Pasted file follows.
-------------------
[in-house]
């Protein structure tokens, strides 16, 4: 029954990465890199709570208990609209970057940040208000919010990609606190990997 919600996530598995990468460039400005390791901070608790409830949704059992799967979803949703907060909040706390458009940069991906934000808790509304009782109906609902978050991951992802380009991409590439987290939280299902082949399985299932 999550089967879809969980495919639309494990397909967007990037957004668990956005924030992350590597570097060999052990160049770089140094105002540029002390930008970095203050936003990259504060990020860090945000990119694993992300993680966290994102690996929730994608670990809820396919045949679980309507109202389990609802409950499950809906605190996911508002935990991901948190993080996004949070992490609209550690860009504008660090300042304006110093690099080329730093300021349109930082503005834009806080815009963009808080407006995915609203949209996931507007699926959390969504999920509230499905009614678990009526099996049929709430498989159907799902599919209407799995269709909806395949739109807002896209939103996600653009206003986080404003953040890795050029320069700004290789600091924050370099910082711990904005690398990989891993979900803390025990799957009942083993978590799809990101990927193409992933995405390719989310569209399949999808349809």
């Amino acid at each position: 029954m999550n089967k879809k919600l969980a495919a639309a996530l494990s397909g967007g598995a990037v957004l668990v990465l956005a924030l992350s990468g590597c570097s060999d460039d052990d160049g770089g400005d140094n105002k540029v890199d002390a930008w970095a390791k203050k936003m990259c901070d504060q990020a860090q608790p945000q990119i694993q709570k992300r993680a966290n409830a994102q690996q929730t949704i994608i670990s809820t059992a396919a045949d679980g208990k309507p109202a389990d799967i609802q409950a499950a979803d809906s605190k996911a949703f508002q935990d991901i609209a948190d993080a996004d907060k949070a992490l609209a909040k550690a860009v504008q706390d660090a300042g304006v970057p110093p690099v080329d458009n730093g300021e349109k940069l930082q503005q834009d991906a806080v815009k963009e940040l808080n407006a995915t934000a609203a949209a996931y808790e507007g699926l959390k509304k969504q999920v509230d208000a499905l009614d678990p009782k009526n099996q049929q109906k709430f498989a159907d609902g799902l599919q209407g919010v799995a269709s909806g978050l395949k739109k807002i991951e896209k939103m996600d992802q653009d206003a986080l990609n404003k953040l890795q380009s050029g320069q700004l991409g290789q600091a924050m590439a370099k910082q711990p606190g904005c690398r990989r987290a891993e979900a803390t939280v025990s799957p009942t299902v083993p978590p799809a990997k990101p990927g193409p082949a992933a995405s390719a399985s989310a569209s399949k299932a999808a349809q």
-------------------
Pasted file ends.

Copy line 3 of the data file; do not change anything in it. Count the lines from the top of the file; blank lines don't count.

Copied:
């Amino acid at each position: 029954m999550n089967k879809k919600l969980a495919a639309a996530l494990s397909g967007g598995a990037v957004l668990v990465l956005a924030l992350s990468g590597c570097s060999d460039d052990d160049g770089g400005d140094n105002k540029v890199d002390a930008w970095a390791k203050k936003m990259c901070d504060q990020a860090q608790p945000q990119i694993q709570k992300r993680a966290n409830a994102q690996q929730t949704i994608i670990s809820t059992a396919a045949d679980g208990k309507p109202a389990d799967i609802q409950a499950a979803d809906s605190k996911a949703f508002q935990d991901i609209a948190d993080a996004d907060k949070a992490l609209a909040k550690a860009v504008q706390d660090a300042g304006v970057p110093p690099v080329d458009n730093g300021e349109k940069l930082q503005q834009d991906a806080v815009k963009e940040l808080n407006a995915t934000a609203a949209a996931y808790e507007g699926l959390k509304k969504q999920v509230d208000a499905l009614d678990p009782k009526n099996q049929q109906k709430f498989a159907d609902g799902l599919q209407g919010v799995a269709s909806g978050l395949k739109k807002i991951e896209k939103m996600d992802q653009d206003a986080l990609n404003k953040l890795q380009s050029g320069q700004l991409g290789q600091a924050m590439a370099k910082q711990p606190g904005c690398r990989r987290a891993e979900a803390t939280v025990s799957p009942t299902v083993p978590p799809a990997k990101p990927g193409p082949a992933a995405s390719a399985s989310a569209s399949k299932a999808a349809q």